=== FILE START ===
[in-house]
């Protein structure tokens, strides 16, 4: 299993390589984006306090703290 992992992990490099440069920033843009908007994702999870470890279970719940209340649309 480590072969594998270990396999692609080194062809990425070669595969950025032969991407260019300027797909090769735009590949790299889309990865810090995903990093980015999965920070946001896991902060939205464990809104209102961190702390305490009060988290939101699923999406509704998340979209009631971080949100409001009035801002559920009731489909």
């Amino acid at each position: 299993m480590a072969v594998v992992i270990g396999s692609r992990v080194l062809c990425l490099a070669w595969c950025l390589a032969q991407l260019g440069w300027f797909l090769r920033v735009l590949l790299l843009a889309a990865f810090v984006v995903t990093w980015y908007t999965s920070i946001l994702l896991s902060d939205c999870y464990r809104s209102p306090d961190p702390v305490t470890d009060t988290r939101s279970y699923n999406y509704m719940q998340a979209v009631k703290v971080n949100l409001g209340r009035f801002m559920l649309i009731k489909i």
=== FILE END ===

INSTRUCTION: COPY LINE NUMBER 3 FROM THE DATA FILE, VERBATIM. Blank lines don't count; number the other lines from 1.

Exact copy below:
């Amino acid at each position: 299993m480590a072969v594998v992992i270990g396999s692609r992990v080194l062809c990425l490099a070669w595969c950025l390589a032969q991407l260019g440069w300027f797909l090769r920033v735009l590949l790299l843009a889309a990865f810090v984006v995903t990093w980015y908007t999965s920070i946001l994702l896991s902060d939205c999870y464990r809104s209102p306090d961190p702390v305490t470890d009060t988290r939101s279970y699923n999406y509704m719940q998340a979209v009631k703290v971080n949100l409001g209340r009035f801002m559920l649309i009731k489909i």